The first hint that convicted murderer Frank J. Coppola would die -- on schedule -- in Virginia's electric chair Tuesday night came to Washington lawyer Russell F. Canan from a source inside the state penitentiary. Canan knew that the "death squad" -- the men who would take Coppola to the execution chamber -- would be anonymous. His source said that Coppola's prison guards had just removed their nametags.

Two minutes later, at 10:25 p.m., a clerk at the U.S. Supreme Court telephoned Canan in Richmond and told him that five of the justices had lifted a stay of execution that he and other civil liberties lawyers had won hours earlier.

As Coppola was being prepared for his death, Canan and three lawyers with the Death Penalty Defense Fund in Washington, George Kendall, Stephen Bright, and William Walsh, began a final, desperate appeal to keep him alive.

Canan said he asked the clerk if the justices had seen his opposition papers -- dictated from Richmond -- which had not reached the court until 10:22 p.m. Canan said he was told they had "arrived contemporaneously with the court's order." When he asked to make a verbal motion for a stay of execution until those papers could be read, Canan said the clerk replied that such applications had to be in writing and there could be no exceptions.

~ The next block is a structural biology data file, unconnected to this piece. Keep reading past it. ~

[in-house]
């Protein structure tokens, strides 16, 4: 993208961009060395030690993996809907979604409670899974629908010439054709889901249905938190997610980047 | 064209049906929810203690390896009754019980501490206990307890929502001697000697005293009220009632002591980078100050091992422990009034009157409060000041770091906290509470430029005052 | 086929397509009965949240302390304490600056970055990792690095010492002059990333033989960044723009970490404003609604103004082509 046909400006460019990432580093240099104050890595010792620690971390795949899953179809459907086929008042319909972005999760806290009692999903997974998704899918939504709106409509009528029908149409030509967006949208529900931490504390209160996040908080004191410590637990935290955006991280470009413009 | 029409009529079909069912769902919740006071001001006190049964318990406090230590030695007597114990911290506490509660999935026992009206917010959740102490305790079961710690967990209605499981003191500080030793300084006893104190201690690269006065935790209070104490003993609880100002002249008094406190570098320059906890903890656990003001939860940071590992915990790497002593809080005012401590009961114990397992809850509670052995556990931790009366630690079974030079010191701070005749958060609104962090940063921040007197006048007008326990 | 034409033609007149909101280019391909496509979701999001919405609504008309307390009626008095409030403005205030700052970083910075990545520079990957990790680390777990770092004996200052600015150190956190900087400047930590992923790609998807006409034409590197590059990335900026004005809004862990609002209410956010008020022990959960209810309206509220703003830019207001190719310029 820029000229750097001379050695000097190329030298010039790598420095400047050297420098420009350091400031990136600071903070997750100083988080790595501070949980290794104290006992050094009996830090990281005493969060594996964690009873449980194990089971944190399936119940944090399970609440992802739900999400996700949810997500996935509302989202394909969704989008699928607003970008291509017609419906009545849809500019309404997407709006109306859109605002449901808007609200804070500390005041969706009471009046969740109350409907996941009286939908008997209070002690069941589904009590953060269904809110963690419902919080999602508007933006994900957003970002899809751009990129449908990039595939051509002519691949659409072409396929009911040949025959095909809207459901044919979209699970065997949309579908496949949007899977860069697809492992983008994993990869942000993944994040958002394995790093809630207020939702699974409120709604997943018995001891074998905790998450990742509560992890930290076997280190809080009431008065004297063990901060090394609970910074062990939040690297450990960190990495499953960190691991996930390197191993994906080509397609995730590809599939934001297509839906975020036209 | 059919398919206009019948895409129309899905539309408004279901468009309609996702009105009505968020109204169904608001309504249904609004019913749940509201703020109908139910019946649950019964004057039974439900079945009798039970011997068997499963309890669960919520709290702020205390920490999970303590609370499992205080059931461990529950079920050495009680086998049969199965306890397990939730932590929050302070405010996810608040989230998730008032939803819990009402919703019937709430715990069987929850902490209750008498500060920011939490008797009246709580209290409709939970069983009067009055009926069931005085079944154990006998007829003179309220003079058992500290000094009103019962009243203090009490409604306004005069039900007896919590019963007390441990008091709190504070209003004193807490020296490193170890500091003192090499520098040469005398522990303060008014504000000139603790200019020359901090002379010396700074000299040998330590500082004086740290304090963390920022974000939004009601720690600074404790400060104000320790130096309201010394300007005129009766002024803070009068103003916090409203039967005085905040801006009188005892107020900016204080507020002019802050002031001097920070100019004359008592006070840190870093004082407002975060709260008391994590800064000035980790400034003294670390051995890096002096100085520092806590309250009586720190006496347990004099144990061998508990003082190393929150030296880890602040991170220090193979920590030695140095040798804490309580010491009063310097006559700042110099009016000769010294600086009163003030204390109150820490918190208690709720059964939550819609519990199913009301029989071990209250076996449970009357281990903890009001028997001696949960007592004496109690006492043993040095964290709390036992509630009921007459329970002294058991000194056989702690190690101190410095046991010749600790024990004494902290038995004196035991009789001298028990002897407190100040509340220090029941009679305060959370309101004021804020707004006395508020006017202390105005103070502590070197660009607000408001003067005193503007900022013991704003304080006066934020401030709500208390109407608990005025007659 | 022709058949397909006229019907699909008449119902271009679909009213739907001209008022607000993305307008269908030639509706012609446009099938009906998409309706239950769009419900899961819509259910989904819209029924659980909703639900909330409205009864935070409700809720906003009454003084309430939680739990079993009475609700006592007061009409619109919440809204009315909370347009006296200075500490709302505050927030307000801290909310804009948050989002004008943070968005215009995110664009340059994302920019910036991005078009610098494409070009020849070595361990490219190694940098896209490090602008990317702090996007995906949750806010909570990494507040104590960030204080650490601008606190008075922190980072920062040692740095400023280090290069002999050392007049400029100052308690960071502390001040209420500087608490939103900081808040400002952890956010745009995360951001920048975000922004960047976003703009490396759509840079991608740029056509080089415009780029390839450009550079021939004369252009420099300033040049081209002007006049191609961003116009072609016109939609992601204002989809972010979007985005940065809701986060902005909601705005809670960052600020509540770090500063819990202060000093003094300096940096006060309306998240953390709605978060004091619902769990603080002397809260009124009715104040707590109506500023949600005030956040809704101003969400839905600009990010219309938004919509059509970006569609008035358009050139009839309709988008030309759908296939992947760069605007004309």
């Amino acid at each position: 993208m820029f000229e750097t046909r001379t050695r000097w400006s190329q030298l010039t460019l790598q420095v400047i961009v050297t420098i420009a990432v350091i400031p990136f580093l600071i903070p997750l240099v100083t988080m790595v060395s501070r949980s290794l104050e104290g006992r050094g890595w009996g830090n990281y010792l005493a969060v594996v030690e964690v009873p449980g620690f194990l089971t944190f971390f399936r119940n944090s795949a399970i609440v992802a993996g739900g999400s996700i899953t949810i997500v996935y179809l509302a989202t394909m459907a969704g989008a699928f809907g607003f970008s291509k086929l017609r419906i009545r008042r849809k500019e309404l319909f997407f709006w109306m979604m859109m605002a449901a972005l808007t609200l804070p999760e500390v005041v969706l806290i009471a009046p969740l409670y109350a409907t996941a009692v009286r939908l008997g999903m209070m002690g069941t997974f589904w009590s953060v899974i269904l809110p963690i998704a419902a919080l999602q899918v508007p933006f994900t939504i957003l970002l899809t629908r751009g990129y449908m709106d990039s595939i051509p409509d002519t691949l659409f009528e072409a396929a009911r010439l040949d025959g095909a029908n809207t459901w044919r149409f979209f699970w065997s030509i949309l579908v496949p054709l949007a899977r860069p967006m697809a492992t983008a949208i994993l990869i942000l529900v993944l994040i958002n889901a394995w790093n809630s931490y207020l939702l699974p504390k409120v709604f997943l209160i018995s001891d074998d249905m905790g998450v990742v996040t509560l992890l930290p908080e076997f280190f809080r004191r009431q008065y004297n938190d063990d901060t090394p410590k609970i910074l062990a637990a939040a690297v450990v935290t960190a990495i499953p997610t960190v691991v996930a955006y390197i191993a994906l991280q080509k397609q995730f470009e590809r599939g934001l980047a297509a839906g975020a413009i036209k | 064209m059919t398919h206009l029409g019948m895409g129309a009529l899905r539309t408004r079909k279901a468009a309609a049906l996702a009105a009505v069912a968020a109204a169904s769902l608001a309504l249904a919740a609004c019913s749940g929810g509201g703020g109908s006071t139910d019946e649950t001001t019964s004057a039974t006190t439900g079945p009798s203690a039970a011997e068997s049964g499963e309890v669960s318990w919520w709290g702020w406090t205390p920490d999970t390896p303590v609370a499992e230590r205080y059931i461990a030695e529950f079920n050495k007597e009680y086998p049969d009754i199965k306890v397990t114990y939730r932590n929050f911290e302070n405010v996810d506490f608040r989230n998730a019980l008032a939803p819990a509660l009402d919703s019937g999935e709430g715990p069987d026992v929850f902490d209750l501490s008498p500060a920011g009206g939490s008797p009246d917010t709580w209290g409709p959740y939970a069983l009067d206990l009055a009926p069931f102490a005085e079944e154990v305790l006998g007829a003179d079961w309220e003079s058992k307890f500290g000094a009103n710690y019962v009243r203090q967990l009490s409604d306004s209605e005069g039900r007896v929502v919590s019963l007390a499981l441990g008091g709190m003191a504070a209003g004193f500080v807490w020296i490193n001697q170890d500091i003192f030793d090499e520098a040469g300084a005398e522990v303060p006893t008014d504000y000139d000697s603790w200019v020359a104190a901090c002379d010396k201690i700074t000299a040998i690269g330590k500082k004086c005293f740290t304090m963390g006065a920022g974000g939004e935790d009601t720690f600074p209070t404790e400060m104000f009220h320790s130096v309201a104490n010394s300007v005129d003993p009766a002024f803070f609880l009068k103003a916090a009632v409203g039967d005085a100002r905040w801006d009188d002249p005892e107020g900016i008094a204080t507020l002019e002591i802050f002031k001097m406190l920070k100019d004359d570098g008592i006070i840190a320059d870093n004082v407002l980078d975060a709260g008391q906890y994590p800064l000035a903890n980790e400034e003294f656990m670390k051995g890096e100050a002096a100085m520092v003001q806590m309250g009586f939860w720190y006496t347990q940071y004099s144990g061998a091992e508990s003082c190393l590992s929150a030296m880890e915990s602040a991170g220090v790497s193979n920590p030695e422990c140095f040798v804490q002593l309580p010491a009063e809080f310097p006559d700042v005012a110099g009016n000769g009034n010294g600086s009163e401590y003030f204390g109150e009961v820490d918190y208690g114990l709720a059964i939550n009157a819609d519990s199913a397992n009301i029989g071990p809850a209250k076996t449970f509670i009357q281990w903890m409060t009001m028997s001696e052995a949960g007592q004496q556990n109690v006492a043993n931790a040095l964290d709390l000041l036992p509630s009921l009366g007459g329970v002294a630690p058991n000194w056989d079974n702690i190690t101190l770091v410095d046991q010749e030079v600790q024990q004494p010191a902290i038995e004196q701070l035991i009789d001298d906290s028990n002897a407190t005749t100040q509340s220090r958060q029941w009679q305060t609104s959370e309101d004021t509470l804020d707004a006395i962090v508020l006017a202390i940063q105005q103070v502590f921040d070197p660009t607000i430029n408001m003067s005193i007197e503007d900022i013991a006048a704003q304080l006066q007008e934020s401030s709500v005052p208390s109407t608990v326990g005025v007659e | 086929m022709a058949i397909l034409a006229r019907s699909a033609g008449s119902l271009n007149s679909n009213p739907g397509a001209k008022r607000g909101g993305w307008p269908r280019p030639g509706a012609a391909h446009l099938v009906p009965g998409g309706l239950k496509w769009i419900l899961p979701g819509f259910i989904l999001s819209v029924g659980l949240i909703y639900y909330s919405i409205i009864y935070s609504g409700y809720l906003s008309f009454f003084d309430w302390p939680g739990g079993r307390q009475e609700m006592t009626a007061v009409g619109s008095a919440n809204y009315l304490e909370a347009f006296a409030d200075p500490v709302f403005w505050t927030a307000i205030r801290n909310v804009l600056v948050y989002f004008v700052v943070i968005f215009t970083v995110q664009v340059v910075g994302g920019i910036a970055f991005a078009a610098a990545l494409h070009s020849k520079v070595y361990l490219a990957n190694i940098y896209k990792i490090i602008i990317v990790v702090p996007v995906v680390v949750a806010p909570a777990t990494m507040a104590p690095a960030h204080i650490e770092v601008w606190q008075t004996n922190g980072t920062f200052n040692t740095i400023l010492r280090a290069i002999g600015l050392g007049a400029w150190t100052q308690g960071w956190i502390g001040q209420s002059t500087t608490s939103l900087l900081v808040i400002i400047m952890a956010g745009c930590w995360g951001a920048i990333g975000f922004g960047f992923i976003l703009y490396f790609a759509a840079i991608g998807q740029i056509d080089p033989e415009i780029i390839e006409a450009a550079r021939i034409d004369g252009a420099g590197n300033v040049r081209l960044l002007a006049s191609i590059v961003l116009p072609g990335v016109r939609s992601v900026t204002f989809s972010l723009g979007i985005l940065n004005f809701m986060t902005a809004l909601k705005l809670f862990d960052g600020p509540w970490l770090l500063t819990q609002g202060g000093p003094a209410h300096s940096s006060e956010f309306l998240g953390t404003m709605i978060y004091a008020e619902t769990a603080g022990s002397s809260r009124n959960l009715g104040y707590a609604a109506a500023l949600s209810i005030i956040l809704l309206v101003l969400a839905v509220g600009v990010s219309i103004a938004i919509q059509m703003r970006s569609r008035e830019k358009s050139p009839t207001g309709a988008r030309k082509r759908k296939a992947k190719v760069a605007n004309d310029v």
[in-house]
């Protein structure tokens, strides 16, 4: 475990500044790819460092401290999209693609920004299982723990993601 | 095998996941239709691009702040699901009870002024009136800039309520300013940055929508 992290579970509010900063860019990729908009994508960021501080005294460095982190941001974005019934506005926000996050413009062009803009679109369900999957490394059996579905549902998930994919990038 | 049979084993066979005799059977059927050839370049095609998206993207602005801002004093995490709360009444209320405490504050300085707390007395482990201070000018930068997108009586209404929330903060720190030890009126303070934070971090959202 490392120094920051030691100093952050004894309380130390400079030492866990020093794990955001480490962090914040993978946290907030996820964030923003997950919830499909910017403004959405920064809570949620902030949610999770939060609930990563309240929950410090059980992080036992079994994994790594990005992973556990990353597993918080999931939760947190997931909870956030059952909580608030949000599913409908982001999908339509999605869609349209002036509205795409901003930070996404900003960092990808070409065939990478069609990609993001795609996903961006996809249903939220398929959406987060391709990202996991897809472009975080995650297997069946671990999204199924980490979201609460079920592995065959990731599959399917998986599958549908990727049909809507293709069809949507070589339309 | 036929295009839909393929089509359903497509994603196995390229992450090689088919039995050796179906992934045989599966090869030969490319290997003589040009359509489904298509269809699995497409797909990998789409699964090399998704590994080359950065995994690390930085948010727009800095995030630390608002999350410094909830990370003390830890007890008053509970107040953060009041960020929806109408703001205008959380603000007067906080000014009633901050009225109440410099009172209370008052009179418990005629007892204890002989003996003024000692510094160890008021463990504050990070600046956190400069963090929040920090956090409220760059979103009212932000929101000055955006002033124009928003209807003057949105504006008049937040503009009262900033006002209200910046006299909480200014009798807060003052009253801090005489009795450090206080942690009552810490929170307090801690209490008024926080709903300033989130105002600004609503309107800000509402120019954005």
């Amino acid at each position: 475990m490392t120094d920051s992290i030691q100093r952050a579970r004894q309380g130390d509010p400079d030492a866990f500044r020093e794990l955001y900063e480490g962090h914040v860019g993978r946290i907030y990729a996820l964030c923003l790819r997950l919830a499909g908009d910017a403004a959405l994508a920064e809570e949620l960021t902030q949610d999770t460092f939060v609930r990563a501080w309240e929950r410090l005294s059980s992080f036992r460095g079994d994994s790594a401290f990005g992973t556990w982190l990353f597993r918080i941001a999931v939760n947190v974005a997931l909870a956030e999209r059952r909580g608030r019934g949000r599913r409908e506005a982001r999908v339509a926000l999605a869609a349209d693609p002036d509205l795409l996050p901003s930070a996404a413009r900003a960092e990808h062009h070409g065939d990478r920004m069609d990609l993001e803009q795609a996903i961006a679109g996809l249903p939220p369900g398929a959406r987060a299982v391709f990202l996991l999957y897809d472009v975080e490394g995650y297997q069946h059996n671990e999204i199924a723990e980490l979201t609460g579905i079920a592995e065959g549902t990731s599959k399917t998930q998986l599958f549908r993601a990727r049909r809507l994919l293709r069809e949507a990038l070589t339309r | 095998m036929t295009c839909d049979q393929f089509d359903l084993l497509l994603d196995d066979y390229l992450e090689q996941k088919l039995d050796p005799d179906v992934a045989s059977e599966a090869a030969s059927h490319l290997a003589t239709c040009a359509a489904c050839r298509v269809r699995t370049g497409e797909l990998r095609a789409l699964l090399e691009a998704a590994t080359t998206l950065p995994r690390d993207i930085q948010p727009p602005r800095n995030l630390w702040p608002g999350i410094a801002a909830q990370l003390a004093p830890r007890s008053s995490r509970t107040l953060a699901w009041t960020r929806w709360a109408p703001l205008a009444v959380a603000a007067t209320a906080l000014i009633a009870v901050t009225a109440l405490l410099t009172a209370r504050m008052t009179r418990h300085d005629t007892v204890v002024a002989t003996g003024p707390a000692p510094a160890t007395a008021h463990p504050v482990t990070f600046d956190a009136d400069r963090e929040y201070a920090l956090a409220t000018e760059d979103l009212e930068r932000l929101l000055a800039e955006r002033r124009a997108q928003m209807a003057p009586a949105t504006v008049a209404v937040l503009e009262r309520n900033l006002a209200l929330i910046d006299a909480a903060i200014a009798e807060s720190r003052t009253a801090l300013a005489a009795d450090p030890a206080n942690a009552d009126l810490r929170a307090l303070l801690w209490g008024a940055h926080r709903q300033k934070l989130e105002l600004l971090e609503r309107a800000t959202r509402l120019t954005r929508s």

Canan immediately called his law office on 16th Street NW and dispatched Bright, Kendall and Walsh to the court. Canan called Western Union and sent a telegram to the justices, asking for a delay. He said Western Union told him they couldn't be sure it would arrive in time.

As the three lawyers rushed by car across town to the court, Bright hand-wrote a motion for stay of execution, delivered to a deputy clerk at 10:55 p.m. It was logged at the court 10 minutes later.

Meanwhile, Canan said he called the clerk's office again and asked if any justices were in the building and if they would wait for the motion. The clerk would not say.

At about 11:30 p.m., in the marble hallway outside the court clerk's office, Kendall, still waiting for word from the justices, learned from news reporters that Coppola was dead. "All right," he said quietly.

"We never heard from the court . . . ," Canan said later.

The Supreme Court's spokesman said late last week that there was an attempt to circulate Canan's petition for a stay, until the clerk learned on the radio that Coppola had been pronounced dead.